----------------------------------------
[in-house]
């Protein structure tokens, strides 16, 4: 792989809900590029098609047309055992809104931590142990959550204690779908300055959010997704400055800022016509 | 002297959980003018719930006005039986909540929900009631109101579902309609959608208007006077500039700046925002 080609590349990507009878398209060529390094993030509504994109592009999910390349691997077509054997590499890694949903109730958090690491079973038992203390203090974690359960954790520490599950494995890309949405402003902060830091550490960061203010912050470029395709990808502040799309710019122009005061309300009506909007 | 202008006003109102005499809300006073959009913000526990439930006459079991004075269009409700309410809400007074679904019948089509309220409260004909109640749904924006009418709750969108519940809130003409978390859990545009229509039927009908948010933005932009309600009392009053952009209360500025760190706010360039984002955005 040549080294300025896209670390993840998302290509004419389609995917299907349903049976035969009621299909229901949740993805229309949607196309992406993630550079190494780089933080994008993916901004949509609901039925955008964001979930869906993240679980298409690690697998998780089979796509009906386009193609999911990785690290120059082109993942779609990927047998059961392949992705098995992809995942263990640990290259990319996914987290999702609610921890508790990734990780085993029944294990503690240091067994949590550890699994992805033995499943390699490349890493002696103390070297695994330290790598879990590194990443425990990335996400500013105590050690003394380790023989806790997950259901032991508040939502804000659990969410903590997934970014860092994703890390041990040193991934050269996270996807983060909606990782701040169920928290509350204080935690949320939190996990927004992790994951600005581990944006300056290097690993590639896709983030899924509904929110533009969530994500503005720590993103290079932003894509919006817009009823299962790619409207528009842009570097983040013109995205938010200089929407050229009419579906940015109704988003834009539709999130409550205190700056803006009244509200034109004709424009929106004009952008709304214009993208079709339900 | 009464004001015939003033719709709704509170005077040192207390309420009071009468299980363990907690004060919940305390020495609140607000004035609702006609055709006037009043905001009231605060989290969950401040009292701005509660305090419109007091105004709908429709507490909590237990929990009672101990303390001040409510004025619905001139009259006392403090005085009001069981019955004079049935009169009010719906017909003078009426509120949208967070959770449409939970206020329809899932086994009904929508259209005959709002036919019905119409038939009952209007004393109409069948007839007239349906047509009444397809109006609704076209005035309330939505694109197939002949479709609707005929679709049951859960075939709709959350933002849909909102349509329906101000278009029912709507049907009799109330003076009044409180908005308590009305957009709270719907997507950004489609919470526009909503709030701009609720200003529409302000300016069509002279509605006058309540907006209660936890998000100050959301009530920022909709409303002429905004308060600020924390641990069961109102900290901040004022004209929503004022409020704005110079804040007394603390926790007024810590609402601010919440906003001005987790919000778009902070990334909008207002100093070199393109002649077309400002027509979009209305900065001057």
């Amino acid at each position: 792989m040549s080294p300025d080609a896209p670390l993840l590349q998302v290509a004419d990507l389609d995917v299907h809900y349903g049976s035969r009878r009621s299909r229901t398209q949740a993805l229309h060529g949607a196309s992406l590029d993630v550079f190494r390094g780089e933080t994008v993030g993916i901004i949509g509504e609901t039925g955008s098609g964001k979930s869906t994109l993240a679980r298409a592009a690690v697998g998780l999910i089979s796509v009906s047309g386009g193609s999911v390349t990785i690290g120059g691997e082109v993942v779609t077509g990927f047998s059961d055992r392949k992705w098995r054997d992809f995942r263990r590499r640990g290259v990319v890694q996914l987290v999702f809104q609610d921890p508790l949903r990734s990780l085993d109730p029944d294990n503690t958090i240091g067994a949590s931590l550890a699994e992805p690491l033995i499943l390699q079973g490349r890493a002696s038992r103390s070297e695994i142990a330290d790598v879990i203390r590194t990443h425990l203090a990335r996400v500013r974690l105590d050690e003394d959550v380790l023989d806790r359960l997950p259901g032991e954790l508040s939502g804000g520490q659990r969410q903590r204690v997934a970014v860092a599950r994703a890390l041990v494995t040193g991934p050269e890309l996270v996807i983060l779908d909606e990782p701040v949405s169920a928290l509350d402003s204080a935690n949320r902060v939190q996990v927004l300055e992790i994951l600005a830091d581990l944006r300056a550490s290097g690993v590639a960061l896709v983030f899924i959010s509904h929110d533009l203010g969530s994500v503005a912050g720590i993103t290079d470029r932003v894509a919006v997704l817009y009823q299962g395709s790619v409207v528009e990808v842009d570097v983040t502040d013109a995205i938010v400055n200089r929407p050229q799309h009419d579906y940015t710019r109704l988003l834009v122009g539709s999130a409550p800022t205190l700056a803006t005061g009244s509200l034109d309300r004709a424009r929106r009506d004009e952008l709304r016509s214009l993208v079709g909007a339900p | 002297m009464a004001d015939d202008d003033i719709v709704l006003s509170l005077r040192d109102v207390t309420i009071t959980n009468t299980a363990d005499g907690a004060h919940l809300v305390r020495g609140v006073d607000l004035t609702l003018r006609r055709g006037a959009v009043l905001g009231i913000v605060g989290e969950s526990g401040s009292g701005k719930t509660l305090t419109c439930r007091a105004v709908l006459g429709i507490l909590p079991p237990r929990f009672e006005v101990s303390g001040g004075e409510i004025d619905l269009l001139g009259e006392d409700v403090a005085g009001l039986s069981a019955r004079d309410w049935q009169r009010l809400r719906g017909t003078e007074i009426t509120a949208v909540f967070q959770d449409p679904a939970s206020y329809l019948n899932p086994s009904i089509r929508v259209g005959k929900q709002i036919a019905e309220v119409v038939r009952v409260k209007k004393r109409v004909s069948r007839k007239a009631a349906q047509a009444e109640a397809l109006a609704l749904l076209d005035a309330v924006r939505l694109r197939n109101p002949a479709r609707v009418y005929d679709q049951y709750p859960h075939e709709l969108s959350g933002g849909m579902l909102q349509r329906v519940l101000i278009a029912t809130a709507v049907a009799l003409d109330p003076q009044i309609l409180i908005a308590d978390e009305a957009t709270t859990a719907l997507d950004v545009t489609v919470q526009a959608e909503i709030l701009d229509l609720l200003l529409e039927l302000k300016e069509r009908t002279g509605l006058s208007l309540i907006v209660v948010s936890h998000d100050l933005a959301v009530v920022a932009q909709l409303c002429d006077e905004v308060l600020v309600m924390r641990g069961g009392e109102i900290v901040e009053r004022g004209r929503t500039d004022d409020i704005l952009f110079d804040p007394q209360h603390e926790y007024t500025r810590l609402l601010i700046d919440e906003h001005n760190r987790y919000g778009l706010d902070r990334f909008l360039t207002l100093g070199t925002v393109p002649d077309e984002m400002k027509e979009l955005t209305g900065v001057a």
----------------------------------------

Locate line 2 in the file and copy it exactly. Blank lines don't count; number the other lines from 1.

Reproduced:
């Protein structure tokens, strides 16, 4: 792989809900590029098609047309055992809104931590142990959550204690779908300055959010997704400055800022016509 | 002297959980003018719930006005039986909540929900009631109101579902309609959608208007006077500039700046925002 080609590349990507009878398209060529390094993030509504994109592009999910390349691997077509054997590499890694949903109730958090690491079973038992203390203090974690359960954790520490599950494995890309949405402003902060830091550490960061203010912050470029395709990808502040799309710019122009005061309300009506909007 | 202008006003109102005499809300006073959009913000526990439930006459079991004075269009409700309410809400007074679904019948089509309220409260004909109640749904924006009418709750969108519940809130003409978390859990545009229509039927009908948010933005932009309600009392009053952009209360500025760190706010360039984002955005 040549080294300025896209670390993840998302290509004419389609995917299907349903049976035969009621299909229901949740993805229309949607196309992406993630550079190494780089933080994008993916901004949509609901039925955008964001979930869906993240679980298409690690697998998780089979796509009906386009193609999911990785690290120059082109993942779609990927047998059961392949992705098995992809995942263990640990290259990319996914987290999702609610921890508790990734990780085993029944294990503690240091067994949590550890699994992805033995499943390699490349890493002696103390070297695994330290790598879990590194990443425990990335996400500013105590050690003394380790023989806790997950259901032991508040939502804000659990969410903590997934970014860092994703890390041990040193991934050269996270996807983060909606990782701040169920928290509350204080935690949320939190996990927004992790994951600005581990944006300056290097690993590639896709983030899924509904929110533009969530994500503005720590993103290079932003894509919006817009009823299962790619409207528009842009570097983040013109995205938010200089929407050229009419579906940015109704988003834009539709999130409550205190700056803006009244509200034109004709424009929106004009952008709304214009993208079709339900 | 009464004001015939003033719709709704509170005077040192207390309420009071009468299980363990907690004060919940305390020495609140607000004035609702006609055709006037009043905001009231605060989290969950401040009292701005509660305090419109007091105004709908429709507490909590237990929990009672101990303390001040409510004025619905001139009259006392403090005085009001069981019955004079049935009169009010719906017909003078009426509120949208967070959770449409939970206020329809899932086994009904929508259209005959709002036919019905119409038939009952209007004393109409069948007839007239349906047509009444397809109006609704076209005035309330939505694109197939002949479709609707005929679709049951859960075939709709959350933002849909909102349509329906101000278009029912709507049907009799109330003076009044409180908005308590009305957009709270719907997507950004489609919470526009909503709030701009609720200003529409302000300016069509002279509605006058309540907006209660936890998000100050959301009530920022909709409303002429905004308060600020924390641990069961109102900290901040004022004209929503004022409020704005110079804040007394603390926790007024810590609402601010919440906003001005987790919000778009902070990334909008207002100093070199393109002649077309400002027509979009209305900065001057």